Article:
Friday, September 7, 2007

Descartes' Secret Notebook - Book Review

Descartes' Secret Notebook
By Amir D. Aczel
Broadway Books 2005
Author Biography at Wikipedia
Descartes Biography at Wikipedia

I love stories about people searching for and finding unusual ephemera - things associated with famous people. The Book Nobody Read was one such book, and I have just finished another. This non-fiction book is about the search for Rene Descartes' (1596 - 1650) secret notebook. The notebook that very few men knew about because it was said to mention forbidden things. Teachings that were not of the Catholic church, but of the brotherhood of the Rosy Cross. It seems that Rene Descrates may have been a member of the Rosicrucians. But noone knows for sure.

Anyway, for those of you have have never heard of Descartes, he was a French Philosopher, scientist and mathematician during the 30 years war. He invented the Cartesian coordinates upon which our modern GPS system depends. He also invented analytical geometry. A method of combining equations and formulae of algebra with the figures and shapes of geometry.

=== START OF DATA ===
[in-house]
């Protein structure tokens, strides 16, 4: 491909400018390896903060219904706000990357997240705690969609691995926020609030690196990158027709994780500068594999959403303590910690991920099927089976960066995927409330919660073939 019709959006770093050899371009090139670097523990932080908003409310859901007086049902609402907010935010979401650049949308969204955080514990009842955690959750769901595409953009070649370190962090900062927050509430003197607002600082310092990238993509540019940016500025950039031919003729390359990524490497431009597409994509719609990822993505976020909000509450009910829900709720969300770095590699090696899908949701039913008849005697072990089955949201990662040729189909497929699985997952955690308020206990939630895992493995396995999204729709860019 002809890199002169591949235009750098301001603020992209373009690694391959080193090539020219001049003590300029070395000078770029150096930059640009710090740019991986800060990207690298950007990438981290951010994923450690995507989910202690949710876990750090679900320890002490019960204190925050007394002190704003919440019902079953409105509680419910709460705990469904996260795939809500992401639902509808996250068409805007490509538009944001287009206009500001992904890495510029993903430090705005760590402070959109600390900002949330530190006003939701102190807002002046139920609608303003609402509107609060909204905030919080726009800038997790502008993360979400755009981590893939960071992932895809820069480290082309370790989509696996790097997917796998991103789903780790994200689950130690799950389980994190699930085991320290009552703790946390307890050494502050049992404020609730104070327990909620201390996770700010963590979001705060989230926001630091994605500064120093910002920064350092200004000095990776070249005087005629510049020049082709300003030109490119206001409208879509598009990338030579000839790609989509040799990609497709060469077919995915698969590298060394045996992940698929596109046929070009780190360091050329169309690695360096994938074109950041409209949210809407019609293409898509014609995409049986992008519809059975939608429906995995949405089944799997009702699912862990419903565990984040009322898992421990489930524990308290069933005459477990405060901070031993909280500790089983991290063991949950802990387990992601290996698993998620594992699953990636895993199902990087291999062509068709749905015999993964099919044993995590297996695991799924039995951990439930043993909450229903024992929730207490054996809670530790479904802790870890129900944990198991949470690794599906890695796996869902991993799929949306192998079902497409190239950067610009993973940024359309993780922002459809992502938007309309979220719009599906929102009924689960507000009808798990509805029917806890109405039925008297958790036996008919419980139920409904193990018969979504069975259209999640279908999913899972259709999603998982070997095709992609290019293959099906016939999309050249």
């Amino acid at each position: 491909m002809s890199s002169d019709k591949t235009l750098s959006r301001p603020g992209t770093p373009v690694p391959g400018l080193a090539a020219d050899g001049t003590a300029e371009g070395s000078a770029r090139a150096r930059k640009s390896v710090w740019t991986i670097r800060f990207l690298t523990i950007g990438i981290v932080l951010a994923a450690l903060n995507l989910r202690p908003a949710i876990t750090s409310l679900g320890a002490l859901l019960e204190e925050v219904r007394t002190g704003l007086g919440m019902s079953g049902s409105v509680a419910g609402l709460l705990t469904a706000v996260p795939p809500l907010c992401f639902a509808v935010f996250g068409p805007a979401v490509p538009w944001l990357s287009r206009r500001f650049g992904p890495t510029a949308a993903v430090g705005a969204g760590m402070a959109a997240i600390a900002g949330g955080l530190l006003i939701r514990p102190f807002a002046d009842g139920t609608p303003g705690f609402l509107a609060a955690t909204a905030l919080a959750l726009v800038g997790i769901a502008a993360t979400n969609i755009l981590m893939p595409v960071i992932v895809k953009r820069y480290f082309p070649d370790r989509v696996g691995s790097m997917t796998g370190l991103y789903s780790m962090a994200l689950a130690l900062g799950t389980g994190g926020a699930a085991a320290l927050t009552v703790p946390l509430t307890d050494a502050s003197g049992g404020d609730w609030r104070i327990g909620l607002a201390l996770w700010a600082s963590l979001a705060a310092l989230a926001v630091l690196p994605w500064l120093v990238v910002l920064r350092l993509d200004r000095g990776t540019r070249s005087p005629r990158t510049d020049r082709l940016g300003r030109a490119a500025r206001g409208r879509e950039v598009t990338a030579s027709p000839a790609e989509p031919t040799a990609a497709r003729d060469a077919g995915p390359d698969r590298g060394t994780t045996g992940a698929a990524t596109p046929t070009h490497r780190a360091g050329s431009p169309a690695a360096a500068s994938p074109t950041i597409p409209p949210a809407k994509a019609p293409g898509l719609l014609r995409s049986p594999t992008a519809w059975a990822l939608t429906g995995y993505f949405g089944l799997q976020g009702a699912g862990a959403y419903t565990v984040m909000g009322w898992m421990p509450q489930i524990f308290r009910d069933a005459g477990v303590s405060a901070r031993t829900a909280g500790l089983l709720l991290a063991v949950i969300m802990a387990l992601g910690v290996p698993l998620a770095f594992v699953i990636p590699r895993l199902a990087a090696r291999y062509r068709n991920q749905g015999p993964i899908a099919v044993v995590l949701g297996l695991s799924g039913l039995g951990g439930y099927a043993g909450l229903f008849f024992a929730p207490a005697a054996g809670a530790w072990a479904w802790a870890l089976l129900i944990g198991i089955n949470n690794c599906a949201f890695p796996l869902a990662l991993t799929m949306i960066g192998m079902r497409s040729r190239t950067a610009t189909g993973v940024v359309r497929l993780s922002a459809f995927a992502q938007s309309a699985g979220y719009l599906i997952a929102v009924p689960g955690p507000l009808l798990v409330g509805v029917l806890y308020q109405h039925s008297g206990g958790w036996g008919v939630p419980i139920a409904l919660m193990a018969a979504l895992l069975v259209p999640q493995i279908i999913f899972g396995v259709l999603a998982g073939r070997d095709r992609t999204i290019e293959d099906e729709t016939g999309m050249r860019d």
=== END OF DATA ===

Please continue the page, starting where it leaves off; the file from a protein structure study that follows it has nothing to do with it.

"Not geometry." I hear my readers groaning. I know, I know, geometry is just so boring. This book is not about geometry. Its actually a very good biography of Rene Descartes, his life and education in France, his travels around Europe, his family and so on. He lived in Germany, Holland and was even requested to tutor Queen Christine of Sweden for a short time. Unfortunately that first freezing cold winter in Sweden, was also his last.

This is not a book for light reading. Indeed, even I took several weeks to complete it. It is only 242 pages long, has a number of good illustrations, including some mathematical illustrations. I really did enjoy it.


Conspiracy Nation

1 comment:

Carrie K said...

The Book Nobody Read! At last someone else who has read it! Pretty interesting all in all, no?

Descartes Secret Notebook sounds good too.

And yay for your booksale proceeds!